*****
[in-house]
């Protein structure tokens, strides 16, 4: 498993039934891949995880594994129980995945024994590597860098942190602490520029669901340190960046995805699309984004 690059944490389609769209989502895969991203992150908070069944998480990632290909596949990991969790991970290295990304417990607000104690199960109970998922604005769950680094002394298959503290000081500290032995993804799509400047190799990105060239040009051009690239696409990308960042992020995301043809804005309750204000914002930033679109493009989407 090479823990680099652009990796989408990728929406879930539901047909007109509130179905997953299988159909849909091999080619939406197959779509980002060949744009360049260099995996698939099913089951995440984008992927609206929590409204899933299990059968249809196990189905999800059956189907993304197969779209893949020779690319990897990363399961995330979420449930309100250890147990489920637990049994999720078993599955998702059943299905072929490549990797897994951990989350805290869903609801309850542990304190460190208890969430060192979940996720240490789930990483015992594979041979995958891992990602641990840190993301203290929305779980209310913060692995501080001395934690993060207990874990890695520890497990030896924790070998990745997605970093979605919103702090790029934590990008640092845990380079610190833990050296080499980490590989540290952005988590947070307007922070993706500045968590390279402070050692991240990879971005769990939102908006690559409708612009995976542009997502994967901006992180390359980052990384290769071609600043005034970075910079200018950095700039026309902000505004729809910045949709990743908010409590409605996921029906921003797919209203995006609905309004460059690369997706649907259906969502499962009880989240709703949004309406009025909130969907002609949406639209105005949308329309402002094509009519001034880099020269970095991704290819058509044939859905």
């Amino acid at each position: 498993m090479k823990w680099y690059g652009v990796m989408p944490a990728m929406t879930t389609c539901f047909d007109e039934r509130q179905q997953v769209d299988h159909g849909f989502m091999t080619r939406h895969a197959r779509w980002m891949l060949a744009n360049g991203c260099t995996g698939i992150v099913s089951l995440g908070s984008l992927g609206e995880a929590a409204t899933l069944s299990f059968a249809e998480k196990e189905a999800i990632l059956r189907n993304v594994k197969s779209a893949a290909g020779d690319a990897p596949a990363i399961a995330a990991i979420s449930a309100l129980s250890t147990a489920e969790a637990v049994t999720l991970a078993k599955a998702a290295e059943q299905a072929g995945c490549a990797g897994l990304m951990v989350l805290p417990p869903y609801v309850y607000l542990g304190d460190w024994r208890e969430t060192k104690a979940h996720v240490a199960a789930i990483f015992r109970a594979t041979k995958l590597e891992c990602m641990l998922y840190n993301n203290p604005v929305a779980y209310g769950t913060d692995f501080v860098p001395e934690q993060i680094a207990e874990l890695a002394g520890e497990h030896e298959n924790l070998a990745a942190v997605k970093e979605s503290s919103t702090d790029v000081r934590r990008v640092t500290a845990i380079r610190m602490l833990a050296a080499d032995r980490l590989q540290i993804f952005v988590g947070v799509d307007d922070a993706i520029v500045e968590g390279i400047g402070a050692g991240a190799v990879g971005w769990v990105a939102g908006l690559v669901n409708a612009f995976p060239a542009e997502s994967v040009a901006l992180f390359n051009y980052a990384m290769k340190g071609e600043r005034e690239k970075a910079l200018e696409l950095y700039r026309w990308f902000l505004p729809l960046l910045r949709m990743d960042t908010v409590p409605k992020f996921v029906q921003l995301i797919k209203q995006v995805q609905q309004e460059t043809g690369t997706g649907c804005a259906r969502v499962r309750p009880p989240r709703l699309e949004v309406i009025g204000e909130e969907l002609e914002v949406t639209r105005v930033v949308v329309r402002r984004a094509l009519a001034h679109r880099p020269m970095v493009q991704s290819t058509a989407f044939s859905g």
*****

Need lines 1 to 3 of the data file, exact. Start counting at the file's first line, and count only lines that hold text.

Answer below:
[in-house]
């Protein structure tokens, strides 16, 4: 498993039934891949995880594994129980995945024994590597860098942190602490520029669901340190960046995805699309984004 690059944490389609769209989502895969991203992150908070069944998480990632290909596949990991969790991970290295990304417990607000104690199960109970998922604005769950680094002394298959503290000081500290032995993804799509400047190799990105060239040009051009690239696409990308960042992020995301043809804005309750204000914002930033679109493009989407 090479823990680099652009990796989408990728929406879930539901047909007109509130179905997953299988159909849909091999080619939406197959779509980002060949744009360049260099995996698939099913089951995440984008992927609206929590409204899933299990059968249809196990189905999800059956189907993304197969779209893949020779690319990897990363399961995330979420449930309100250890147990489920637990049994999720078993599955998702059943299905072929490549990797897994951990989350805290869903609801309850542990304190460190208890969430060192979940996720240490789930990483015992594979041979995958891992990602641990840190993301203290929305779980209310913060692995501080001395934690993060207990874990890695520890497990030896924790070998990745997605970093979605919103702090790029934590990008640092845990380079610190833990050296080499980490590989540290952005988590947070307007922070993706500045968590390279402070050692991240990879971005769990939102908006690559409708612009995976542009997502994967901006992180390359980052990384290769071609600043005034970075910079200018950095700039026309902000505004729809910045949709990743908010409590409605996921029906921003797919209203995006609905309004460059690369997706649907259906969502499962009880989240709703949004309406009025909130969907002609949406639209105005949308329309402002094509009519001034880099020269970095991704290819058509044939859905």
């Amino acid at each position: 498993m090479k823990w680099y690059g652009v990796m989408p944490a990728m929406t879930t389609c539901f047909d007109e039934r509130q179905q997953v769209d299988h159909g849909f989502m091999t080619r939406h895969a197959r779509w980002m891949l060949a744009n360049g991203c260099t995996g698939i992150v099913s089951l995440g908070s984008l992927g609206e995880a929590a409204t899933l069944s299990f059968a249809e998480k196990e189905a999800i990632l059956r189907n993304v594994k197969s779209a893949a290909g020779d690319a990897p596949a990363i399961a995330a990991i979420s449930a309100l129980s250890t147990a489920e969790a637990v049994t999720l991970a078993k599955a998702a290295e059943q299905a072929g995945c490549a990797g897994l990304m951990v989350l805290p417990p869903y609801v309850y607000l542990g304190d460190w024994r208890e969430t060192k104690a979940h996720v240490a199960a789930i990483f015992r109970a594979t041979k995958l590597e891992c990602m641990l998922y840190n993301n203290p604005v929305a779980y209310g769950t913060d692995f501080v860098p001395e934690q993060i680094a207990e874990l890695a002394g520890e497990h030896e298959n924790l070998a990745a942190v997605k970093e979605s503290s919103t702090d790029v000081r934590r990008v640092t500290a845990i380079r610190m602490l833990a050296a080499d032995r980490l590989q540290i993804f952005v988590g947070v799509d307007d922070a993706i520029v500045e968590g390279i400047g402070a050692g991240a190799v990879g971005w769990v990105a939102g908006l690559v669901n409708a612009f995976p060239a542009e997502s994967v040009a901006l992180f390359n051009y980052a990384m290769k340190g071609e600043r005034e690239k970075a910079l200018e696409l950095y700039r026309w990308f902000l505004p729809l960046l910045r949709m990743d960042t908010v409590p409605k992020f996921v029906q921003l995301i797919k209203q995006v995805q609905q309004e460059t043809g690369t997706g649907c804005a259906r969502v499962r309750p009880p989240r709703l699309e949004v309406i009025g204000e909130e969907l002609e914002v949406t639209r105005v930033v949308v329309r402002r984004a094509l009519a001034h679109r880099p020269m970095v493009q991704s290819t058509a989407f044939s859905g």